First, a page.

I have just received word through a friend of mine who was out on a pass due to his mother passing away, that the Japs have not yet touched my apartment and everything is in tact. They have sealed the building so guess that means they are reserving this till a little later on when they have more time. They have taken over and are living in all the apartments with elevators; our building has none and I live on the top or fourth floor, which has probably kept them out. Am hoping the luck holds for awhile longer so that I may see my happy home once more for I have many little things there that I would like to save.

April 9, 1942

Yesterday completed the fourth month of war in these parts and today completes our third month in a concentration camp. Three months gone to hell; we wonder how many more are ahead of us. Not many, I hope, for personally I've had a plenty and am getting fed up. While we do practically nothing but loaf around all day this is really no rest or vacation. With the rumbling of distant gun fire, bombing and enemy planes over head a great deal of the time, it just keeps one on edge and it it impossible to relax and enjoy this lay-off from business. I never was very good at loafing even when on a vacation, as you know, so you might imagine this is not much fun.

Today the rumors are very good again. It is reported that our lines in Bataan have been closed and a considerable number of Japs had been slaughtered in the bargain. Also that our Air force has bombed hell out of the principal Jap Air base at Apari, the northern most tip of this island of Luzon. Third, that our offensive has commenced in Mindanao, (to the south of us) with heavy damage to the enemy. There are, of course, the usual run of absolutely rediculous rumors not worth mentioning. We will probably be having all kinds of them at tonights session.

Last night, or rather early this morning at 12:45 A.M. we experienced one of the heaviest earthquakes we have had in a good long time. It awakened me so it must have been a good one. A near panic was all but created when every one tried to get out of the building at the same time. It seemed to last for a full minute or more and was so strong it was difficult to keep one footing while it was going on. This is a cheaply constructed building and with 650 men stacked in like cord wood, it was no place for yours truly and I was out of the building in nothing flat. They say there was hell to pay in the main building where all the women and kids were sleeping. It seems that all the elements were celebrating last night for there was an exceptional amount of heat lightning on all sides of us, lighting the whole sky. We could hear and feel the big guns at Corregidor going off most all night and could see the reflection of the powerful search-lights. Guess the Japs were attempting another landing. From all reports, their losses in attempted landings have been staggering, so when we do hear all this, it makes us feel good to know that another few thousand Japs are going to feed the sharks.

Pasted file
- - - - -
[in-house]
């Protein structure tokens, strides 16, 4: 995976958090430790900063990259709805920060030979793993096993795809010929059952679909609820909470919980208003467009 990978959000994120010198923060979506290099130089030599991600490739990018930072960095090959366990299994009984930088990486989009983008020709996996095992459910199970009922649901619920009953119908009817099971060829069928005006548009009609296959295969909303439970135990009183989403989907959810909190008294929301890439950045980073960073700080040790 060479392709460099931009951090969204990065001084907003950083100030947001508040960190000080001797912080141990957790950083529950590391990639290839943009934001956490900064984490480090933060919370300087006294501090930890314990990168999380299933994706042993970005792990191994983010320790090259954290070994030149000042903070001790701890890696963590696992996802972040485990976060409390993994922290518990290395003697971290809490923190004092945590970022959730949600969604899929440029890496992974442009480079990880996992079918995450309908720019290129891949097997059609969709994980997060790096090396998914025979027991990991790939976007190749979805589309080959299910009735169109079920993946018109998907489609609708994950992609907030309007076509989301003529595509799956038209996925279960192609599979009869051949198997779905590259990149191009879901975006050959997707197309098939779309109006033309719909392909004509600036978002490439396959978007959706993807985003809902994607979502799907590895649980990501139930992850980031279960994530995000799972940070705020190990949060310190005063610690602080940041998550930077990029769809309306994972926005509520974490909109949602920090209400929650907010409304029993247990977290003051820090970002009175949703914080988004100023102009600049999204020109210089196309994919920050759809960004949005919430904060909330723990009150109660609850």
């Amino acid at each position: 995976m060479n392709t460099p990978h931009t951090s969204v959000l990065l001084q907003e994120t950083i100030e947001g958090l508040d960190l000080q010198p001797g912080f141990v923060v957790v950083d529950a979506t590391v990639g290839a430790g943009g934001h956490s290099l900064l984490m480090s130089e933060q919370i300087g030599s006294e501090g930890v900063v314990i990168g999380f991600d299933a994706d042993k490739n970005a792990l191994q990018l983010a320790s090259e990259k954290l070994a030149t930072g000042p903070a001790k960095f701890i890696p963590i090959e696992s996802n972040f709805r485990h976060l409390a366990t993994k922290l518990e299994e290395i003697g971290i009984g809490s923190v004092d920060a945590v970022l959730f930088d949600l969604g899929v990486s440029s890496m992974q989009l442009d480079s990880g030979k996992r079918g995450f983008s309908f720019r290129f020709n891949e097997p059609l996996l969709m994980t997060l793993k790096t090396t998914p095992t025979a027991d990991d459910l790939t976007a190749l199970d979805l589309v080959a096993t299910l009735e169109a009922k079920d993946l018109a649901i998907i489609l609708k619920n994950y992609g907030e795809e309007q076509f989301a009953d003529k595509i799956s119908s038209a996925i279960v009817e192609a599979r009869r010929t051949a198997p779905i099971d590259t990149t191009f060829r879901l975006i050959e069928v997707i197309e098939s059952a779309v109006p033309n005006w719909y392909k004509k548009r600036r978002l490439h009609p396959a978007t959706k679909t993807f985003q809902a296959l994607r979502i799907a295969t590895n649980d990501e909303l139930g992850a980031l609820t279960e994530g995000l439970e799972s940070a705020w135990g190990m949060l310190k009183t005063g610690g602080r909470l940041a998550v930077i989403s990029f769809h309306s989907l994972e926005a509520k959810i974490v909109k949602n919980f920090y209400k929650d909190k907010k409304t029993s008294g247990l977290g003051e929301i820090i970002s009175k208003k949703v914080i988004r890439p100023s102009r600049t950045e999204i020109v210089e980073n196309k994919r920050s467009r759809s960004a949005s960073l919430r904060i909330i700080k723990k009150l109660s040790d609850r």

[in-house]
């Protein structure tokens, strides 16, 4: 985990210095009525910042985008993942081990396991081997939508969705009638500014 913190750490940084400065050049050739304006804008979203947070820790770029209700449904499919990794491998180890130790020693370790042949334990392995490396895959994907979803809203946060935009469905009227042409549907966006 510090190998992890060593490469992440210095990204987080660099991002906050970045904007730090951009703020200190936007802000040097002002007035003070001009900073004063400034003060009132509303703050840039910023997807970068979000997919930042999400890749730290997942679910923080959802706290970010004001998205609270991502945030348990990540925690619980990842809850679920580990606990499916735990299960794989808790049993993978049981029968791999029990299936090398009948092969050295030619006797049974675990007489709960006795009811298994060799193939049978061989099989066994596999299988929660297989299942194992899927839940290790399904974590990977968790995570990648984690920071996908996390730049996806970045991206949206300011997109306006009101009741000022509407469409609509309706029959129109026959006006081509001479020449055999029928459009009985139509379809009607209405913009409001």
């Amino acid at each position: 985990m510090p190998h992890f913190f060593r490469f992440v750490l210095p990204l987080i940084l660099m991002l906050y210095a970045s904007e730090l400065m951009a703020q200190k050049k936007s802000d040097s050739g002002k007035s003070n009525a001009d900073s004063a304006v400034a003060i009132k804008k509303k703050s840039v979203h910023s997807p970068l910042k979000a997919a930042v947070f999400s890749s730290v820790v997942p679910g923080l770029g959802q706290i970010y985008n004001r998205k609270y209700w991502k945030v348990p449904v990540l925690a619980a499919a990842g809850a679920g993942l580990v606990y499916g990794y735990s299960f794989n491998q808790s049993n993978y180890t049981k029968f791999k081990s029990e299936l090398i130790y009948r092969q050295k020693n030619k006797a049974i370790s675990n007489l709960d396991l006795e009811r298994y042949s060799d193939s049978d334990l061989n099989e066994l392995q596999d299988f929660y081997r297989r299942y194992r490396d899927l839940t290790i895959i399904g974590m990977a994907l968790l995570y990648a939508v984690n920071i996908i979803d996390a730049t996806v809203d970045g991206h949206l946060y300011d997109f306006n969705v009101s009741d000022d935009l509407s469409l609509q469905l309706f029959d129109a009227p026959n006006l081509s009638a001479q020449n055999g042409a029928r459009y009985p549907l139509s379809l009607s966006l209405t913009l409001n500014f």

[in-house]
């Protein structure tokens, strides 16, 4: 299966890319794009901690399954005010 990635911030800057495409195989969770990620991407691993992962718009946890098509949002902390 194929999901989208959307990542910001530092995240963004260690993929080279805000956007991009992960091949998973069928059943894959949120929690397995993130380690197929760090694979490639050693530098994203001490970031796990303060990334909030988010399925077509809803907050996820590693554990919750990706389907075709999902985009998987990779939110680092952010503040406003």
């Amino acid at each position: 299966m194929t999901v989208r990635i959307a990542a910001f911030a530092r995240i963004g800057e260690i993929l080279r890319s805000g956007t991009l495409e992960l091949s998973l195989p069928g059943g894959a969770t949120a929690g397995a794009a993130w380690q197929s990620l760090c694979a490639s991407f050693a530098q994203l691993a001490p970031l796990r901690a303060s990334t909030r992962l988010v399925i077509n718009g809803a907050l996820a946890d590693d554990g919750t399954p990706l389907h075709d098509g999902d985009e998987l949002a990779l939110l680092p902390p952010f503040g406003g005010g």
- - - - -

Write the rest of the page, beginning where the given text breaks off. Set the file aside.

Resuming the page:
We have been having slight tremblors all day long. Another good shake has just caused some excitement and I guess that ends our siesta as there is a lot of chatter going on out in the halls and every one is awake in our room which means the beginning of a little poker session, more tomorrow.

April 8, 1942

News has again been scarce for the past few days up till this morning and now it comes in a plenty and all bad. It is reported that the Japs have broke through our first lines of defense at Bataan and the situation is very critical for our side. This is supposed to have been broadcast over the only free radio station (free to Japs) in these islands, 'Voice of Freedom' and is considered authentic. This contradicts all previous rumors we have been getting in about the arrival of reinforcements at various points in the islands.

While we are naturally very impatient, being cooped up here in camp, if there is any truth in the above rumor, it rather looks like Uncle Sam has let us down, for there certainly has been sufficient time elapsed to get something over here anyway. There is undoubtedly a lot of things we don't know about what is going on, so best not form any opinion one way or the other. However, such news is very depressing to say the least. Most every ones nerves are on edge this morning and I have seen several scraps among the men. It happens every time. So much for that; we'll try a little more about camp life.